Pipelines aim to deliver gas, crude, or products between discrete points but this does not mean they have to be a zero-sum game. The underlying economic logic of a grid is that capital costs can be more easily absorbed and amortized and energy supplies calibrated to match demand variations in the consuming countries without too much effort. But there is a political logic as well. As the Asian grid will
create mutual dependencies, giving countries a stake in the political and economic stability of one another, it will hasten the process of regional integration. If at all Asia is to make progress towards creating an Asian counterpart to the IEA (International Energy Agency) and developing a regional market for energy with its
own price markers, construction of physical infrastructure such as pipelines is essential.
While the Iran–India energy link is crucial to the emergence of any Asian gas grid, Sino-Indian collaboration will likely be the platform on which any wider energy architecture in Asia will emerge. The two countries have travelled some distance in reaching an agreement in January 2006 for the joint bidding of oil and gas assets in third-world countries but there are many more areas for cooperation that can and
should be explored. India, in particular, must not lose interest in this aspect of energy security now that the nuclear deal with the US looks increasingly likely to come through.
Above all, India and China need to keep in mind the big picture: evolution of an Asian market for crude and products with long-term supply contracts and stable prices, and, eventually, an Asian Energy Union. As Mani Shankar Aiyar, who was India’s petroleum and natural gas minister until 30 January 2006, pointed out in a recent lecture to the Chinese energy specialists in Beijing, the European Union started life as a coal and steel union before growing eventually into a full-fledged
economic and political community. Could energy play the same role in Asia, with India and China serving as sheet anchors in the way France and Germany did in Europe? With India and China committed to building strategic petroleum reserves, South Korea offering to work on an ‘Inter-Asia Oil and Gas Transportation System’, and Iran planning its own hydrocarbon bourse, such an idea is no longer far-fetched.
Linked to an Asian oil market is the billion euro question of non-dollar denominated energy trade. Asian countries collectively hold more than two trillion dollars worth of foreign reserves, the overwhelming share of which is in dollar-denominated instruments. Prudential norms suggest that diversification of the Asian Insights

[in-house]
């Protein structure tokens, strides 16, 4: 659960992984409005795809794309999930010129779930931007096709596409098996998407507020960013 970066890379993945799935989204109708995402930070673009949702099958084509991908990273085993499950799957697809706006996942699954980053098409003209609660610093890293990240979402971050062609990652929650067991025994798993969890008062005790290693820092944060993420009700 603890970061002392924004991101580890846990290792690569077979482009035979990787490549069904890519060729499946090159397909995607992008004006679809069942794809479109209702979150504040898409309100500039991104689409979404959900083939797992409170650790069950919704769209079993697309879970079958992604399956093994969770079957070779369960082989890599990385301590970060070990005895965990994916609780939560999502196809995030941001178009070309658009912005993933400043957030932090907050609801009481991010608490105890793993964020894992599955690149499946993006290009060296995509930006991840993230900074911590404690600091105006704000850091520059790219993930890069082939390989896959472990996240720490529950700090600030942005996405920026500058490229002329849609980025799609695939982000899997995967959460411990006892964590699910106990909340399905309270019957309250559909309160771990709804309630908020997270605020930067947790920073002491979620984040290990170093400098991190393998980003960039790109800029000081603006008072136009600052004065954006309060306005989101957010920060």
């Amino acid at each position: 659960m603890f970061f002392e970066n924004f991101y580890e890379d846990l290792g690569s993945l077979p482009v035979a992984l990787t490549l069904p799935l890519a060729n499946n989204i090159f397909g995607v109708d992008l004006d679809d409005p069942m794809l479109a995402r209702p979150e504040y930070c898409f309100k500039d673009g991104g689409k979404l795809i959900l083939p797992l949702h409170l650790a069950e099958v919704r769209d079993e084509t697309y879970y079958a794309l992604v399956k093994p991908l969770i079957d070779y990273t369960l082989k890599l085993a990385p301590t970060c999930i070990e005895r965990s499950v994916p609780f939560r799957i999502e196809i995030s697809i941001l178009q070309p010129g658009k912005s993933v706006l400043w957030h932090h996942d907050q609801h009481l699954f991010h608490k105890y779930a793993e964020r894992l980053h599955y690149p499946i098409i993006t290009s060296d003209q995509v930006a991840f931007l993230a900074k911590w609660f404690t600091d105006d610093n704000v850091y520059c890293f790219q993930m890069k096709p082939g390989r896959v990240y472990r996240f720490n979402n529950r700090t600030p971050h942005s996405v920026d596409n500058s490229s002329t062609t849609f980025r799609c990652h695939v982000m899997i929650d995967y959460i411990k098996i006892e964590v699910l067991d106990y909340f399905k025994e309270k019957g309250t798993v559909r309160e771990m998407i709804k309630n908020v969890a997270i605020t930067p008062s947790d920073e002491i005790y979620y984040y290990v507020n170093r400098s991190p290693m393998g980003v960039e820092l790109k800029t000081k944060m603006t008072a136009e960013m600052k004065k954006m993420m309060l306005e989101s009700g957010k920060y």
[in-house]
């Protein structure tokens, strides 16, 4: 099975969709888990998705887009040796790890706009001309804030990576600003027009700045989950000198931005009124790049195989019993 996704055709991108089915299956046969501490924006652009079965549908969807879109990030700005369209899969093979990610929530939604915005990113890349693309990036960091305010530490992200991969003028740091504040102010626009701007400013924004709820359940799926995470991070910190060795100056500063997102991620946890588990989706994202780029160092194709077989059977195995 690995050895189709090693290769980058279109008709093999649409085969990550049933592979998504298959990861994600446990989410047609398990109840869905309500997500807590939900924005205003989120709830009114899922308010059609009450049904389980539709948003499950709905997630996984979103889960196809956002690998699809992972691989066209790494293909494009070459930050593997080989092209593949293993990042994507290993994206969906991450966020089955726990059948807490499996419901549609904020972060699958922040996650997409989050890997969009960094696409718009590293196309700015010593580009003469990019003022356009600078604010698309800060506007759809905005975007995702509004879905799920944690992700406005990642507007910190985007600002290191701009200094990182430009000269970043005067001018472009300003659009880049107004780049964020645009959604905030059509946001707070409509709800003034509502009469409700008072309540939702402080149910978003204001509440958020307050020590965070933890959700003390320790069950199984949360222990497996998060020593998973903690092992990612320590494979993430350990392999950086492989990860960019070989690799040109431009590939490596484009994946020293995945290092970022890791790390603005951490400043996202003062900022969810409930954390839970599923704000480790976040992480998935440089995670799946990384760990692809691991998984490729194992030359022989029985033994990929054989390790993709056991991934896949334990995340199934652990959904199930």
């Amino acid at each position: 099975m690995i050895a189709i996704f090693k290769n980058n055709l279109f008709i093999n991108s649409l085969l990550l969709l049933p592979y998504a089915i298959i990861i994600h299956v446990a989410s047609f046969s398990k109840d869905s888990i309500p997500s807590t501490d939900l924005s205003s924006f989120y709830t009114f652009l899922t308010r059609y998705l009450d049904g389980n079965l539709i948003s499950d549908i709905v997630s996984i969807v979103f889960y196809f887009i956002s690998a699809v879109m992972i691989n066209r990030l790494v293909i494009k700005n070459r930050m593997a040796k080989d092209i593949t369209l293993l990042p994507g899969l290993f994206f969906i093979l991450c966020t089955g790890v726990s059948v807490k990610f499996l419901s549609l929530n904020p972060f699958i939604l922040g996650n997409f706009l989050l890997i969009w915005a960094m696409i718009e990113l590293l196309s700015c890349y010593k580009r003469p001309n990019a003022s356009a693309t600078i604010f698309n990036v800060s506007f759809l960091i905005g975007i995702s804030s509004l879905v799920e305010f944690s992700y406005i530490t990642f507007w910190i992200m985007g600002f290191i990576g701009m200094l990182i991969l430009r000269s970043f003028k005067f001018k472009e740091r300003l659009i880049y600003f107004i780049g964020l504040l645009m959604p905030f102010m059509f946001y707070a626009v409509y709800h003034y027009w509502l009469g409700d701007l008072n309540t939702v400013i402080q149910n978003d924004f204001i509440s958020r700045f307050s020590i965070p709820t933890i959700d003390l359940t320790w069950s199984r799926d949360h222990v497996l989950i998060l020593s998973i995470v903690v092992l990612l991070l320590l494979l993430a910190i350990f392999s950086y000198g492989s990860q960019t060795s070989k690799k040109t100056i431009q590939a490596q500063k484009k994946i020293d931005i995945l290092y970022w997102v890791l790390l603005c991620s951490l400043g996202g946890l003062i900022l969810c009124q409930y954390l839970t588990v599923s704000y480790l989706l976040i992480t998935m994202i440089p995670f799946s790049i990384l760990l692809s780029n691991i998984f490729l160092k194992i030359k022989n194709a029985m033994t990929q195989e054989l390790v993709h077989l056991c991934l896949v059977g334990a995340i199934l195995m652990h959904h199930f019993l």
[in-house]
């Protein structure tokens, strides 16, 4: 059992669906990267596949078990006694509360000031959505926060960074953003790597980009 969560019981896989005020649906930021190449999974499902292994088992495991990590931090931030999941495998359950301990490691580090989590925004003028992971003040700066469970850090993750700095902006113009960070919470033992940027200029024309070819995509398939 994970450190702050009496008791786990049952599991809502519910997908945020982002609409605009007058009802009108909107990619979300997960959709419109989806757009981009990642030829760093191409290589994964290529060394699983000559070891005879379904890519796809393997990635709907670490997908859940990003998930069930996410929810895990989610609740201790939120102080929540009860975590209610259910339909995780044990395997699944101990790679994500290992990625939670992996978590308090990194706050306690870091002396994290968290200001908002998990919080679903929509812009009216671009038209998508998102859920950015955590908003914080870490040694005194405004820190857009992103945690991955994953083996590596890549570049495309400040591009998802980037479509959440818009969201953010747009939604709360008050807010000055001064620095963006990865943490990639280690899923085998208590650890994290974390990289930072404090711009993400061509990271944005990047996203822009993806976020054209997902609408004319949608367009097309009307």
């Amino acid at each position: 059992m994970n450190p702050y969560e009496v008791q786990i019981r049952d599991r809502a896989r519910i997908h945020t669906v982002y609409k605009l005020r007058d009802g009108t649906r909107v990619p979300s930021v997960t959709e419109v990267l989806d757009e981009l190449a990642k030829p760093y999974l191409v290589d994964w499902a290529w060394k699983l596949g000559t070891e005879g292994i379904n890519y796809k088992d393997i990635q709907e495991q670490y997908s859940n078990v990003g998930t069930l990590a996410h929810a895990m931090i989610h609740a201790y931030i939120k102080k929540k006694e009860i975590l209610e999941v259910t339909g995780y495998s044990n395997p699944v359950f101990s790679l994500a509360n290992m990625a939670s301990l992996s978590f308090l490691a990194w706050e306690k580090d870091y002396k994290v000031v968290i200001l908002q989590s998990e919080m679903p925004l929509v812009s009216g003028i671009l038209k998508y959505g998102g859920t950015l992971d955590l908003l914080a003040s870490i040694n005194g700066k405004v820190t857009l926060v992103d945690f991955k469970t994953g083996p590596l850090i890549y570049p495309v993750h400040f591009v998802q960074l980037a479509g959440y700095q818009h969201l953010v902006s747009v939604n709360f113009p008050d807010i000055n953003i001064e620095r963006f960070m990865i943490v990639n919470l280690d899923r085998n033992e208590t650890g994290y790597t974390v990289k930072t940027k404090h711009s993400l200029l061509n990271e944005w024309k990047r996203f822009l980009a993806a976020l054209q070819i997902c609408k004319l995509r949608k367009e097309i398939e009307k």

reserve portfolio is overdue. In China, the SAFE (State Administration of Foreign Exchange) has signalled its intention to explore the more ‘efficient use’ of the country’s forex reserves and in India, commentators like S Venkitramanan have suggested the Reserve Bank of India start thinking along similar lines. One way to sustain this shift would be to consider yen- or eurobased trading in energy. The economic dynamism of Asia for the foreseeable future suggests that what is needed is a strategic rather than a tactical change in composition of reserves. Huge and unsustainable deficits being run by the US are undermining the ‘oil standard’ that has been central to the hegemony of both the dollar and Washington for more than
three decades. Relying exclusively on the dollar for energy trade will hurt Asia’s producers and consumers alike in the long run and there is need for a shift in some other direction.
To conclude, India’s quest for energy security cannot be considered in a unidimensional manner in which sectors and timeframes are collapsed in an unrealistic manner. The Indian economy will require both hydrocarbons as well
as nuclear power, not to speak of other sources of conventional and non-conventional energy. The biggest mistake that policy planners can commit is to consider one source as a trade-off for another, especially given the differing timeframes. As a stand-alone deal, the nuclear cooperation agreement with the US has much to
commend it. But its costs will start adding up if, as a consequence, we turn away from the Iran pipeline and from the wider agenda of an Asian energy grid and energy market.